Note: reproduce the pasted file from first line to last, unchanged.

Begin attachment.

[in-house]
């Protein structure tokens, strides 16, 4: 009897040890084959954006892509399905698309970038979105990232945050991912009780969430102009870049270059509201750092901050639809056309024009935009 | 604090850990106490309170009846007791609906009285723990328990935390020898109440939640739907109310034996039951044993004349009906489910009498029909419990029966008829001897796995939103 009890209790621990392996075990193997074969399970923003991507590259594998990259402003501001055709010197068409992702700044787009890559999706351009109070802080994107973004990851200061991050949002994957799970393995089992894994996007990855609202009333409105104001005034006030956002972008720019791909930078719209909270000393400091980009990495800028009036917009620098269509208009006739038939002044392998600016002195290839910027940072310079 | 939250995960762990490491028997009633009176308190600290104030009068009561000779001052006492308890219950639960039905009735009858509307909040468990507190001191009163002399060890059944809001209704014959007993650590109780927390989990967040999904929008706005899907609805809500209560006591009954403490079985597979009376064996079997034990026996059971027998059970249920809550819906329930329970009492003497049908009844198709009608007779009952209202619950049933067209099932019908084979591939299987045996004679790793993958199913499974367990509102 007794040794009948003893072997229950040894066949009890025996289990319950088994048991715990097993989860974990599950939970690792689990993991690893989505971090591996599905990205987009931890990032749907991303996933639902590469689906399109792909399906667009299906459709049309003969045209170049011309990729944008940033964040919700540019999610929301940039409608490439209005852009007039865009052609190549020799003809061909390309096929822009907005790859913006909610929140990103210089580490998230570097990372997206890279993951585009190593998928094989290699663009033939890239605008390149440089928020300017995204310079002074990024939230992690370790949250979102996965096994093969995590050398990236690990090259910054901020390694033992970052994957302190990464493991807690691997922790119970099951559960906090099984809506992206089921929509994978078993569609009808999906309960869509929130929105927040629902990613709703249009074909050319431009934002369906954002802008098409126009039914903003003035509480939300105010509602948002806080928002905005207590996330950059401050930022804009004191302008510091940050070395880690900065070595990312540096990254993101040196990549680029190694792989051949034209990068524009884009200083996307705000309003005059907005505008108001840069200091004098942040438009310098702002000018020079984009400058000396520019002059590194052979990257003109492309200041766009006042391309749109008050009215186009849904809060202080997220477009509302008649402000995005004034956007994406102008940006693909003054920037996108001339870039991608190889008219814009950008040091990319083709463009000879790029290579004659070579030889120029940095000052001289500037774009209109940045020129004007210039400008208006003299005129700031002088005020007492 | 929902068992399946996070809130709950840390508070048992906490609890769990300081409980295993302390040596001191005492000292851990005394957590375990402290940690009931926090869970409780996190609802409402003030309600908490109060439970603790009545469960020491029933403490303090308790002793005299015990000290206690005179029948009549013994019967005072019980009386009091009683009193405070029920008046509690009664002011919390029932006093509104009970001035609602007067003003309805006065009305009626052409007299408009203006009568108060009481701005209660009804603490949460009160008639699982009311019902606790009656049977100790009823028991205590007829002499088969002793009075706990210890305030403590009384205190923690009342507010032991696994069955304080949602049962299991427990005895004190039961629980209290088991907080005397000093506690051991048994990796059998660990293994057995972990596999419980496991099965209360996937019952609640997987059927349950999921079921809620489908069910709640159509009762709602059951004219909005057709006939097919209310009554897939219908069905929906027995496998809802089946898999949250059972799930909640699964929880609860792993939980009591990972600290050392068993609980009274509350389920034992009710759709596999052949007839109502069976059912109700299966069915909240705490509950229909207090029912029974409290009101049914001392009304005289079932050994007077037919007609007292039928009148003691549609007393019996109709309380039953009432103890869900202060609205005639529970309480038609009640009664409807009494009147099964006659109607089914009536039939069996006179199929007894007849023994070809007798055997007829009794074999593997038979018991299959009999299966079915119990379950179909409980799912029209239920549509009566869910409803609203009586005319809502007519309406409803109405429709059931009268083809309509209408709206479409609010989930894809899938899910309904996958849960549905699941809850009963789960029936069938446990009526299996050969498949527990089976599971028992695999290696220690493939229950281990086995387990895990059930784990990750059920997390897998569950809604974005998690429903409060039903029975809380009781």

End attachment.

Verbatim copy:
[in-house]
């Protein structure tokens, strides 16, 4: 009897040890084959954006892509399905698309970038979105990232945050991912009780969430102009870049270059509201750092901050639809056309024009935009 | 604090850990106490309170009846007791609906009285723990328990935390020898109440939640739907109310034996039951044993004349009906489910009498029909419990029966008829001897796995939103 009890209790621990392996075990193997074969399970923003991507590259594998990259402003501001055709010197068409992702700044787009890559999706351009109070802080994107973004990851200061991050949002994957799970393995089992894994996007990855609202009333409105104001005034006030956002972008720019791909930078719209909270000393400091980009990495800028009036917009620098269509208009006739038939002044392998600016002195290839910027940072310079 | 939250995960762990490491028997009633009176308190600290104030009068009561000779001052006492308890219950639960039905009735009858509307909040468990507190001191009163002399060890059944809001209704014959007993650590109780927390989990967040999904929008706005899907609805809500209560006591009954403490079985597979009376064996079997034990026996059971027998059970249920809550819906329930329970009492003497049908009844198709009608007779009952209202619950049933067209099932019908084979591939299987045996004679790793993958199913499974367990509102 007794040794009948003893072997229950040894066949009890025996289990319950088994048991715990097993989860974990599950939970690792689990993991690893989505971090591996599905990205987009931890990032749907991303996933639902590469689906399109792909399906667009299906459709049309003969045209170049011309990729944008940033964040919700540019999610929301940039409608490439209005852009007039865009052609190549020799003809061909390309096929822009907005790859913006909610929140990103210089580490998230570097990372997206890279993951585009190593998928094989290699663009033939890239605008390149440089928020300017995204310079002074990024939230992690370790949250979102996965096994093969995590050398990236690990090259910054901020390694033992970052994957302190990464493991807690691997922790119970099951559960906090099984809506992206089921929509994978078993569609009808999906309960869509929130929105927040629902990613709703249009074909050319431009934002369906954002802008098409126009039914903003003035509480939300105010509602948002806080928002905005207590996330950059401050930022804009004191302008510091940050070395880690900065070595990312540096990254993101040196990549680029190694792989051949034209990068524009884009200083996307705000309003005059907005505008108001840069200091004098942040438009310098702002000018020079984009400058000396520019002059590194052979990257003109492309200041766009006042391309749109008050009215186009849904809060202080997220477009509302008649402000995005004034956007994406102008940006693909003054920037996108001339870039991608190889008219814009950008040091990319083709463009000879790029290579004659070579030889120029940095000052001289500037774009209109940045020129004007210039400008208006003299005129700031002088005020007492 | 929902068992399946996070809130709950840390508070048992906490609890769990300081409980295993302390040596001191005492000292851990005394957590375990402290940690009931926090869970409780996190609802409402003030309600908490109060439970603790009545469960020491029933403490303090308790002793005299015990000290206690005179029948009549013994019967005072019980009386009091009683009193405070029920008046509690009664002011919390029932006093509104009970001035609602007067003003309805006065009305009626052409007299408009203006009568108060009481701005209660009804603490949460009160008639699982009311019902606790009656049977100790009823028991205590007829002499088969002793009075706990210890305030403590009384205190923690009342507010032991696994069955304080949602049962299991427990005895004190039961629980209290088991907080005397000093506690051991048994990796059998660990293994057995972990596999419980496991099965209360996937019952609640997987059927349950999921079921809620489908069910709640159509009762709602059951004219909005057709006939097919209310009554897939219908069905929906027995496998809802089946898999949250059972799930909640699964929880609860792993939980009591990972600290050392068993609980009274509350389920034992009710759709596999052949007839109502069976059912109700299966069915909240705490509950229909207090029912029974409290009101049914001392009304005289079932050994007077037919007609007292039928009148003691549609007393019996109709309380039953009432103890869900202060609205005639529970309480038609009640009664409807009494009147099964006659109607089914009536039939069996006179199929007894007849023994070809007798055997007829009794074999593997038979018991299959009999299966079915119990379950179909409980799912029209239920549509009566869910409803609203009586005319809502007519309406409803109405429709059931009268083809309509209408709206479409609010989930894809899938899910309904996958849960549905699941809850009963789960029936069938446990009526299996050969498949527990089976599971028992695999290696220690493939229950281990086995387990895990059930784990990750059920997390897998569950809604974005998690429903409060039903029975809380009781």